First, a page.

Oregon’s new $5.3 billion transportation package contains $10.8 million to repave U.S. Highway 26 between the turnoffs for Jewell and Hamlet.
The project is one of three in Clatsop County funded by the long-awaited cash infusion from Salem to help repair and improve the state’s highways and roads.
The transportation package, approved by the state Legislature and signed into law by Gov. Kate Brown, will also fund the replacement of the deck on the Lewis and Clark River Bridge. The state has already performed extensive work on the substructure, with a more lightweight variant compatible with the components of the 92-year-old span.
“This bridge is one of the premier historic bridges in the state,” said Lou Torres, a spokesman for the Oregon Department of Transportation. “If this project is not done, the deck will continue to degrade and may require significant maintenance to remain in service.”
The third project involves engineering work to replace a culvert on Oregon Highway 202 along the Youngs River at milepost 3.6.
The law’s projects were inserted into the larger State Transportation Improvement Plan covering 2018 through 2021. As of December, the plan included more than $100 million worth of work in District 1, which covers Clatsop, Columbia, Tillamook and a small portion of northwestern Washington counties.
Fixing bad pavement
In the early 1980s, ODOT’s District 1 Manager Mark Buffington said, the state experimented with a larger, more porous grade of asphalt known as F-mix in places like Highway 26.
“The idea is that water flows through F-mix for drainage purposes,” he said. “And we have a lot of springs out there, so they were having trouble with drainage off that stretch of road.”
But the F-mix was topped with 2 inches of B-mix, a tighter pavement. Buffington said. “What they ended up doing was like taking a sponge, like foam rubber, and then putting a piece of plastic on top of it,” he said.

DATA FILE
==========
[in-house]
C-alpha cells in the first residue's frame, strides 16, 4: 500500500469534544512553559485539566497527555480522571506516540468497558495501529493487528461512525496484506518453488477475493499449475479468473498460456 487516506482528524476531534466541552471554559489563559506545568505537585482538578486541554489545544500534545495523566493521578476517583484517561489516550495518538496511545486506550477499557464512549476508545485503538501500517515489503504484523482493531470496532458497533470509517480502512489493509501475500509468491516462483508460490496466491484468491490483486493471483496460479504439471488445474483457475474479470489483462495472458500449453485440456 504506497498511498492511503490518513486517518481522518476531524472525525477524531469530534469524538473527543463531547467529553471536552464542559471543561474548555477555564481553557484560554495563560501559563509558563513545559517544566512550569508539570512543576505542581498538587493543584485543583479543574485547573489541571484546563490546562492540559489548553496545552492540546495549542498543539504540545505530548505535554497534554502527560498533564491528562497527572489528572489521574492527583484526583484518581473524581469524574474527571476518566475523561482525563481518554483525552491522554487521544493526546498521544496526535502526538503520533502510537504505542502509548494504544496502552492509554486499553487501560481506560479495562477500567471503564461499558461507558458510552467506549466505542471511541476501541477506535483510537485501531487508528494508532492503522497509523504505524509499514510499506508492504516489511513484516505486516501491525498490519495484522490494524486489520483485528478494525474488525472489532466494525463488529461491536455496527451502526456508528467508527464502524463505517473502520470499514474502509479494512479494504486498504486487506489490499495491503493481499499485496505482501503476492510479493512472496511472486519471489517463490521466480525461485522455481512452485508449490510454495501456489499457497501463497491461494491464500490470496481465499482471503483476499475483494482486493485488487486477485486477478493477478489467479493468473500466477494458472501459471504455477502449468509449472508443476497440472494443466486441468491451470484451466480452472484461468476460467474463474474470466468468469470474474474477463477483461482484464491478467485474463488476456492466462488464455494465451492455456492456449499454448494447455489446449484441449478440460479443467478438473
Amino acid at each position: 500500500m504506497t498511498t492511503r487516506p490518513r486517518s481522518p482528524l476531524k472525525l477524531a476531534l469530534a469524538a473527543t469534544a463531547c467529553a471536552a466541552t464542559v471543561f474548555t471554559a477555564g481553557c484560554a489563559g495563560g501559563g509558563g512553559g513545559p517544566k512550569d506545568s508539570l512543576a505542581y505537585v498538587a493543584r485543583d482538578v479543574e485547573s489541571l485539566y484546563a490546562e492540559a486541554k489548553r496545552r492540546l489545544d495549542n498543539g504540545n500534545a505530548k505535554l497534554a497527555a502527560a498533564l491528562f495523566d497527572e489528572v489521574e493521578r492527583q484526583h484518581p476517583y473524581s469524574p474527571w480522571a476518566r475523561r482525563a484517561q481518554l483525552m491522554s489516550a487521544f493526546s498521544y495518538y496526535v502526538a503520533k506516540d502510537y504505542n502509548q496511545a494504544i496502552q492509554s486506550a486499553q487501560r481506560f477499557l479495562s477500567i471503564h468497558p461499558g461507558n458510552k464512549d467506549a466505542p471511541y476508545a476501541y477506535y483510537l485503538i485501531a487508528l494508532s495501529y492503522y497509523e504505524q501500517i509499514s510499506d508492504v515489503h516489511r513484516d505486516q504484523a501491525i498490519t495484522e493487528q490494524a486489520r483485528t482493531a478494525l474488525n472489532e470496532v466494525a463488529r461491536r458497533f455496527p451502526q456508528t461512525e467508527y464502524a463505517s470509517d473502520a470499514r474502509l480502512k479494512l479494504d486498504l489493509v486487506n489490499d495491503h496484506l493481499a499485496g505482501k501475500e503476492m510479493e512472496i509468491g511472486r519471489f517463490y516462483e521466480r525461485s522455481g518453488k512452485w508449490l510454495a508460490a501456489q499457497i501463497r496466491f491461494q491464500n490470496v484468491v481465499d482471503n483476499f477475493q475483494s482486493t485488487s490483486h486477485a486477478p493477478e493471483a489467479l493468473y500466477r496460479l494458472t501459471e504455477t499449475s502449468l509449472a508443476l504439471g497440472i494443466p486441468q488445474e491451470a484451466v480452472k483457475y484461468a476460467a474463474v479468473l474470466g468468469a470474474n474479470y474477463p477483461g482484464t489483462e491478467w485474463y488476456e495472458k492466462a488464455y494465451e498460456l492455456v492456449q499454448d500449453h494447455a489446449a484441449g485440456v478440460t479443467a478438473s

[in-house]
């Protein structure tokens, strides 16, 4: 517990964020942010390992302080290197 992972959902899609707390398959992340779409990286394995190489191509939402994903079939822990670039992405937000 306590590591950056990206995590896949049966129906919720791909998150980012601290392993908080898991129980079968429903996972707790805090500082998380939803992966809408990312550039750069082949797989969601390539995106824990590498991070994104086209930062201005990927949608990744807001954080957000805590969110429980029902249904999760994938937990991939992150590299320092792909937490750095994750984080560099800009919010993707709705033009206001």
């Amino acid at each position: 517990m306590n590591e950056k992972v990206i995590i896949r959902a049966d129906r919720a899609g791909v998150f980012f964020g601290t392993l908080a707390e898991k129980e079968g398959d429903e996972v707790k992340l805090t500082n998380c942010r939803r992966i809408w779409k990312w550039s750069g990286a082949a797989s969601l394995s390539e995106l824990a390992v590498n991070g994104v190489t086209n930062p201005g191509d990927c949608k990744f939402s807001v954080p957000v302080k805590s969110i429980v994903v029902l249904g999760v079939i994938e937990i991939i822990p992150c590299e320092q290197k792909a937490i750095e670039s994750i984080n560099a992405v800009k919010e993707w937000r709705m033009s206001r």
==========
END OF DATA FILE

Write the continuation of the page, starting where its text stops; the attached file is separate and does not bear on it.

Water comes up through the F-mix, freezes, breaks off portions of the B-mix on top and causes large potholes along highways, he said. The paving project funded by the transportation package will grind through and replace both pavement layers from shoulder to shoulder on Highway 26 between the turnoffs for Oregon highways 53 and 103, replacing them with a tighter, single layer of asphalt.
Beyond the new package
Clatsop County is slated to receive more than $51 million worth of highway work in the larger transportation improvement plan. Nearly half is for continued painting of deck trusses on the Astoria Bridge.
The state will spend $6.7 million replacing F-mix on a 6-mile stretch of U.S. Highway 101 between Ecola Creek and the Arch Cape tunnel. By 2021, District 1 will have about 79 miles worth of F-mix left to replace, at a rate of about 10 miles every two years, Buffington said.
One of the more impactful projects will be the replacement of the deck and other safety features on the New Youngs Bay Bridge from the Astoria approach to Neptune Drive in Warrenton in 2021, Buffington said. The $2.5 million project will temporarily reduce traffic on the bridge to eastbound-only and reroute traffic into Highway 101 Business.
“Anything from Astoria to Warrenton will have to use the detour,” Buffington said, adding the project would be timed during lower-traffic months in the winter.
Other major projects proposed between 2018 and 2021 include:
• $3.6 million to replace a culvert on Highway 26 at Rock Creek.
• $2.1 million to install a left-turn lane on the westbound side of Highway 101 at Fort Stevens, along with a U-turn.
• Nearly $1.8 million to replace the substructure and other features of a bridge over the Klaskanine River on Youngs River Road.
• More than $1.6 million to construct sidewalks and bike lanes along Marine Drive in Astoria from Dresden to Fourth streets.
• $400,000 in engineering work to prepare for the replacement of a bridge over Ecola Creek on Highway 101.